OSLO (Reuters) – Norway will allow larger groups of people to meet from next week and let most bars and restaurants serve alcohol up to midnight as it takes its next major step in unwinding COVID-19 curbs, Prime Minister Erna Solberg said on Friday.
The capital Oslo and its surrounding region will also relax some of its stricter localised restrictions, allowing gyms, cinemas, theatres and restaurants to reopen and children to resume indoor sports, authorities added.
“We’re ending the social lockdown of Oslo that has lasted since early November,” city council chief Raymond Johansen told a news conference.
“This will allow many people to get back to work,” he said.
Norway has had some of Europe’s lowest rates of infections and deaths since the start of the pandemic. But it tightened measures after a rapid increase in hospitalisations in March triggered by more contagious variants of the coronavirus.
Since then, rates of new infections have declined steadily, raising hopes that a third wave of infections has been brought under control.
(Graphic: Norway weekly COVID-19 infections, https://graphics.reuters.com/HEALTH-CORONAVIRUS/NORWAY/jznpnroolpl/chart.png)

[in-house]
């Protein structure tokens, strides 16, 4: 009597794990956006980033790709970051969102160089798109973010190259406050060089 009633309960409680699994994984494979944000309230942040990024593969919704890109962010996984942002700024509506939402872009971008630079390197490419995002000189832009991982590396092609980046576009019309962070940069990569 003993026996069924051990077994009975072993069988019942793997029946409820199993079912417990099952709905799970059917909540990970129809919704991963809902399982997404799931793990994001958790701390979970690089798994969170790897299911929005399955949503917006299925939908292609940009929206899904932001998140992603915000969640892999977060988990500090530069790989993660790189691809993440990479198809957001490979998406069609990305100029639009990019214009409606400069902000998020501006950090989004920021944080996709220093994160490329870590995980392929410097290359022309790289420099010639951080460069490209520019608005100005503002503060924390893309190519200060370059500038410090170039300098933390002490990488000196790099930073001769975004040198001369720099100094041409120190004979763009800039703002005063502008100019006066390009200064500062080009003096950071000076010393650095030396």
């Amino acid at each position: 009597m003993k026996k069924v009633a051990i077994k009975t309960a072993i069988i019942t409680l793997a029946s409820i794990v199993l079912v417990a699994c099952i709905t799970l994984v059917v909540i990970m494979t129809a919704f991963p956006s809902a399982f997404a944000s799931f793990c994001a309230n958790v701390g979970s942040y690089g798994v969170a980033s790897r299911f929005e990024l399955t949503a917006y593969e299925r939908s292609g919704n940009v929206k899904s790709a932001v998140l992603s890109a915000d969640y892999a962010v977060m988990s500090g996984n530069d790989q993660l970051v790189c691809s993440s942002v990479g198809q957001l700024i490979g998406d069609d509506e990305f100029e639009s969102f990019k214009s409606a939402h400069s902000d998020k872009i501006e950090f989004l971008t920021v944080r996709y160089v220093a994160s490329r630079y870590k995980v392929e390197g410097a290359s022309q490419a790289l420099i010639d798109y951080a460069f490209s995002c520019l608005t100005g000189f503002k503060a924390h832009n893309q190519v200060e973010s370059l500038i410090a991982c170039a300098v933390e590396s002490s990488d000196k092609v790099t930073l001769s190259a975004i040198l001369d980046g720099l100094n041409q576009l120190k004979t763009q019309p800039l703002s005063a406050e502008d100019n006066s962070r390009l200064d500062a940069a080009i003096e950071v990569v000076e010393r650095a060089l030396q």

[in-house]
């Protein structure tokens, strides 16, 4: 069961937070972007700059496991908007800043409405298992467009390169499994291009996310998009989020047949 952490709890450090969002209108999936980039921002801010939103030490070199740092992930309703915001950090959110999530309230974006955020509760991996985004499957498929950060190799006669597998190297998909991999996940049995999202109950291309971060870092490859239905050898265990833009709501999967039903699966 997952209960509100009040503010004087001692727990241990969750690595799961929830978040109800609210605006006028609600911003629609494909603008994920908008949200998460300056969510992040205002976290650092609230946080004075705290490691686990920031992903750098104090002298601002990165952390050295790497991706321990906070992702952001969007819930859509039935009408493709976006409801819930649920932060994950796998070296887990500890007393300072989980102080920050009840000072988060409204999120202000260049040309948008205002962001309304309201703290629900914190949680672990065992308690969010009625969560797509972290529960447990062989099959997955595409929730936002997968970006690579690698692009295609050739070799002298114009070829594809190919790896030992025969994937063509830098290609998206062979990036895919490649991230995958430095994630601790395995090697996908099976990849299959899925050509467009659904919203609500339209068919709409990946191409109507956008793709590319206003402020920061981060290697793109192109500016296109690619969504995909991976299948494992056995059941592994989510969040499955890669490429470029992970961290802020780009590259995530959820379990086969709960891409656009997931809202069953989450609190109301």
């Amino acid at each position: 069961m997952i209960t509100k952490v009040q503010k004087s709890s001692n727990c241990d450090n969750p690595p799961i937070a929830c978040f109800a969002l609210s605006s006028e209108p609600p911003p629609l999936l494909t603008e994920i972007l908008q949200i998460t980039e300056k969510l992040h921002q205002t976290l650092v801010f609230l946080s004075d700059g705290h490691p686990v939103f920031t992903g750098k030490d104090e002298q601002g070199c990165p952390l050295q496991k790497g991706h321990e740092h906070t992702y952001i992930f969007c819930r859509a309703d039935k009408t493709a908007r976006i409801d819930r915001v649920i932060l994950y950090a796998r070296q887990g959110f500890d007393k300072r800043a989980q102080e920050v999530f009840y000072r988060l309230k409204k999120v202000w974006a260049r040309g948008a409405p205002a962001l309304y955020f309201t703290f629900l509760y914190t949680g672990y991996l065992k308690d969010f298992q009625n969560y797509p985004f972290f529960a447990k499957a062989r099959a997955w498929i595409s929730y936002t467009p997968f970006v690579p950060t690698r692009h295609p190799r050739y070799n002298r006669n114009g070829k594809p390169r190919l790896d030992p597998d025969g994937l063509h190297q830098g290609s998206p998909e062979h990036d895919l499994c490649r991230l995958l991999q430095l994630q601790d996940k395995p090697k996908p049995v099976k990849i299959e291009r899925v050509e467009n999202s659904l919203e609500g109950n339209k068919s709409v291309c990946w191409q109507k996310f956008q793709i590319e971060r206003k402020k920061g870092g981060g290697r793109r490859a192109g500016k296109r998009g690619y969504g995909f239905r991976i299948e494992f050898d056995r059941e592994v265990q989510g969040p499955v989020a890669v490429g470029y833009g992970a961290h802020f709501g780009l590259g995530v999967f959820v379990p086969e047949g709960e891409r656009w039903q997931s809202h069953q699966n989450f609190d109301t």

The relaxations are the second phase of a four-step plan to unwind the national lockdown.
From May 27 in most of Norway, up to 200 people will be allowed to attend indoor events with fixed seats, up from the current 100, the government said.
Many restrictions on participation in recreational sports will also be lifted.
“This means that we can advance the work of getting Norway back up to speed,” Solberg told a news conference.
The stricter localised restrictions covering Oslo and its region will be eased a day earlier from May 26.
There, bars and restaurants will now be allowed to serve alcohol until 10 p.m., and up to 20 people to meet for indoors events, ending a ban on such gatherings.
National advice against domestic travel will be lifted immediately on Friday, the government said.
Norway is not part of the European Union but is part of the single European market and of the Schengen travel zone.
About one in three adults have received a first dose of a COVID-19 vaccine and roughly 15% of adults are fully vaccinated, according to the Norwegian Institute of Public Health.
(Editing by Terje Solsvik; Editing by Robert Birsel and Andrew Heavens)